MALIBU—On Tuesday, October 24, officials with the National Park Service (NPS) in the Santa Monica Mountains announced the temporary closure of Solstice Canyon due to the presence of a young mountain lion that attempted to attack a small dog that was being walked on a leash.
The dog was not injured during the incident. The NPS reportedly rendered aid to the dog’s owner who was reportedly hiking when the mountain lion went after the dog. The hiker received some minor lacerations on his hand when he grabbed his pup to pull him out of harm’s way.
The National Park Service’s Chief of the Wildlife Division, Seth Riley described the injury telling the LAist that the victim received a puncture wound, and it was “A scratch basically, just minor injuries.”
Officials with the NPS reported seeing a second young mountain lion in the vicinity and as a precaution closed Solstice Canyon until 8 a.m. Thursday, October 26.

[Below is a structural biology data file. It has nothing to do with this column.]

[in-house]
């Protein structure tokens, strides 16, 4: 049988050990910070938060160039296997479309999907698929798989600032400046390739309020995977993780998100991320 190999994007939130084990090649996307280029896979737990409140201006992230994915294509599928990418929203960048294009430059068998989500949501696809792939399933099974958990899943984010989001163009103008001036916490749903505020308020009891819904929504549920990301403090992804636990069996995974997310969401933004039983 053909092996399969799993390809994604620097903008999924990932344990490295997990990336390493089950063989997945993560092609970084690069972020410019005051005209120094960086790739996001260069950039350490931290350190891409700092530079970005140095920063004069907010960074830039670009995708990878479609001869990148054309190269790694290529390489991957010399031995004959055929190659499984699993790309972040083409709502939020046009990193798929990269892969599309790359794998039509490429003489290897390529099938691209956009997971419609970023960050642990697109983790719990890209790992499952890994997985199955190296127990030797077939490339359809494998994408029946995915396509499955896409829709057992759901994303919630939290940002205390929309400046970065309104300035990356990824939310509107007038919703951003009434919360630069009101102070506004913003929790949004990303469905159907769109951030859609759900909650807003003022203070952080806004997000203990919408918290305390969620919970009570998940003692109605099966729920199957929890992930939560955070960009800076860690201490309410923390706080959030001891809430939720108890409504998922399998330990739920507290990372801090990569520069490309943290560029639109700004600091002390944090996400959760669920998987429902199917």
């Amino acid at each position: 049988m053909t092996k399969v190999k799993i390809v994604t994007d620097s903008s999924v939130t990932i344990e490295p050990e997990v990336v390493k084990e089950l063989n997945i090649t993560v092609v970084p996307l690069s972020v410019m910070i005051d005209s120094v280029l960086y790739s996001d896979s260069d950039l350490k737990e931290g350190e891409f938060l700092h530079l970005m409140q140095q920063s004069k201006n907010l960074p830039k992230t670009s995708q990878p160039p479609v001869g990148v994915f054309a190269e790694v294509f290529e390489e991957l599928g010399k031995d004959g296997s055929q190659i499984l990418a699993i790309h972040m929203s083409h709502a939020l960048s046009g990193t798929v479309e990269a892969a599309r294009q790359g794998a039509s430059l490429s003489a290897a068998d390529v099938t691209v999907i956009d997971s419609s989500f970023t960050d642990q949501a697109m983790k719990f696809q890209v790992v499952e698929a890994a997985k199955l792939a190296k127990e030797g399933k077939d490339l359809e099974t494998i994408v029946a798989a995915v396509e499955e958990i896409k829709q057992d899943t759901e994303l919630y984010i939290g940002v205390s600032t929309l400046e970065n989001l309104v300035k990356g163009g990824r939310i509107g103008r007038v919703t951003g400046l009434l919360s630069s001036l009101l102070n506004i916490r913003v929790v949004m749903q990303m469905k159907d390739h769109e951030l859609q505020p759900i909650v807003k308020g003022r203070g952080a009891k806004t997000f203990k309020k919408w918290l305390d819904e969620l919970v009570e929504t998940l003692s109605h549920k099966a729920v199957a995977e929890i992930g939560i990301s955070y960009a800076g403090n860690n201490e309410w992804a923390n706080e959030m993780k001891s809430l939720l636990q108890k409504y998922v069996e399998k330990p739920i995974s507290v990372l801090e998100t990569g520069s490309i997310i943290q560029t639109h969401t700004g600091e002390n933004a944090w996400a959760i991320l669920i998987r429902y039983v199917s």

MALIBU—On July 29, the National Park Service announced the temporary closure of Solstice Canyon Trail, the educational shelter structure, and the TRW Overlook Trail following multiple reports of bee stings.
Photo By Wolfgang Hasselmann Via Unsplash
According to NPS officials, the aforementioned areas will be closed for proper bee removal for at least the next seven days or “Until Further Notice.” The beehives are concentrated near the trailhead in the NPS buildings. NPS contacted Apiarist (a bee specialist) for assistance in removing the bees from the recreation areas. According to experts, the bees must be agitated for several days for them to move on. On the government website for Solstice Canyon, NPS reminds visitors to be prepared stating: “BE PREPARED by taking water, food, a flashlight, a map, and first-aid supplies. Be alert for ticks, bees, rattlesnakes, and poison oak. Let someone know where you are going.”